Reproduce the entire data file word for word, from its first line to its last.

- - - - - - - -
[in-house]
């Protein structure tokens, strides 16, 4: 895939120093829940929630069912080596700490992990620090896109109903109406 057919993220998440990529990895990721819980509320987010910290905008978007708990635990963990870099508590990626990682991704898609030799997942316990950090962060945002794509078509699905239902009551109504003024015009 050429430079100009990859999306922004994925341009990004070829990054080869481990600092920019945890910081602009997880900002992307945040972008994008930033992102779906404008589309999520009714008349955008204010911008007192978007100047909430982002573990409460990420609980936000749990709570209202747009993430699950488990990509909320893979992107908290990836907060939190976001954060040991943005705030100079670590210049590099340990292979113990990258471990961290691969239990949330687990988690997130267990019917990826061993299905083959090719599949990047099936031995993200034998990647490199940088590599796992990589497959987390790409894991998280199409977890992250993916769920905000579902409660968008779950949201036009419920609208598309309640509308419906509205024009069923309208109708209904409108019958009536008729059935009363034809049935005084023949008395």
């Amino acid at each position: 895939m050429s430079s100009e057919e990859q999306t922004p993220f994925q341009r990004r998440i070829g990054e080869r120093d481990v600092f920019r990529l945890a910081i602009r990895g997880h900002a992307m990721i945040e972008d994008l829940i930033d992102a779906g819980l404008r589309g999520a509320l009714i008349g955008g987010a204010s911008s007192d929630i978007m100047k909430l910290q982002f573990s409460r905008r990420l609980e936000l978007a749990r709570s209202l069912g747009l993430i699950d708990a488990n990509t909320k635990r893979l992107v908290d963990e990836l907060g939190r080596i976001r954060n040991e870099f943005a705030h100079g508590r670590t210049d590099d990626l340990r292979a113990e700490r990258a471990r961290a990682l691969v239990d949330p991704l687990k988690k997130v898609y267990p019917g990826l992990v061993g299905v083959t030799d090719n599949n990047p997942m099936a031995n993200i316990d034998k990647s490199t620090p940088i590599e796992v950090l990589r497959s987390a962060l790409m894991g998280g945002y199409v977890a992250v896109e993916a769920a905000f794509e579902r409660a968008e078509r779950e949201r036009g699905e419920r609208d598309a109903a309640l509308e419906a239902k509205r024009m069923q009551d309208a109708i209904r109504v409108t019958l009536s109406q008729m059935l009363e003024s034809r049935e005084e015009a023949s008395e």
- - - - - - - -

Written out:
[in-house]
């Protein structure tokens, strides 16, 4: 895939120093829940929630069912080596700490992990620090896109109903109406 057919993220998440990529990895990721819980509320987010910290905008978007708990635990963990870099508590990626990682991704898609030799997942316990950090962060945002794509078509699905239902009551109504003024015009 050429430079100009990859999306922004994925341009990004070829990054080869481990600092920019945890910081602009997880900002992307945040972008994008930033992102779906404008589309999520009714008349955008204010911008007192978007100047909430982002573990409460990420609980936000749990709570209202747009993430699950488990990509909320893979992107908290990836907060939190976001954060040991943005705030100079670590210049590099340990292979113990990258471990961290691969239990949330687990988690997130267990019917990826061993299905083959090719599949990047099936031995993200034998990647490199940088590599796992990589497959987390790409894991998280199409977890992250993916769920905000579902409660968008779950949201036009419920609208598309309640509308419906509205024009069923309208109708209904409108019958009536008729059935009363034809049935005084023949008395």
């Amino acid at each position: 895939m050429s430079s100009e057919e990859q999306t922004p993220f994925q341009r990004r998440i070829g990054e080869r120093d481990v600092f920019r990529l945890a910081i602009r990895g997880h900002a992307m990721i945040e972008d994008l829940i930033d992102a779906g819980l404008r589309g999520a509320l009714i008349g955008g987010a204010s911008s007192d929630i978007m100047k909430l910290q982002f573990s409460r905008r990420l609980e936000l978007a749990r709570s209202l069912g747009l993430i699950d708990a488990n990509t909320k635990r893979l992107v908290d963990e990836l907060g939190r080596i976001r954060n040991e870099f943005a705030h100079g508590r670590t210049d590099d990626l340990r292979a113990e700490r990258a471990r961290a990682l691969v239990d949330p991704l687990k988690k997130v898609y267990p019917g990826l992990v061993g299905v083959t030799d090719n599949n990047p997942m099936a031995n993200i316990d034998k990647s490199t620090p940088i590599e796992v950090l990589r497959s987390a962060l790409m894991g998280g945002y199409v977890a992250v896109e993916a769920a905000f794509e579902r409660a968008e078509r779950e949201r036009g699905e419920r609208d598309a109903a309640l509308e419906a239902k509205r024009m069923q009551d309208a109708i209904r109504v409108t019958l009536s109406q008729m059935l009363e003024s034809r049935e005084e015009a023949s008395e």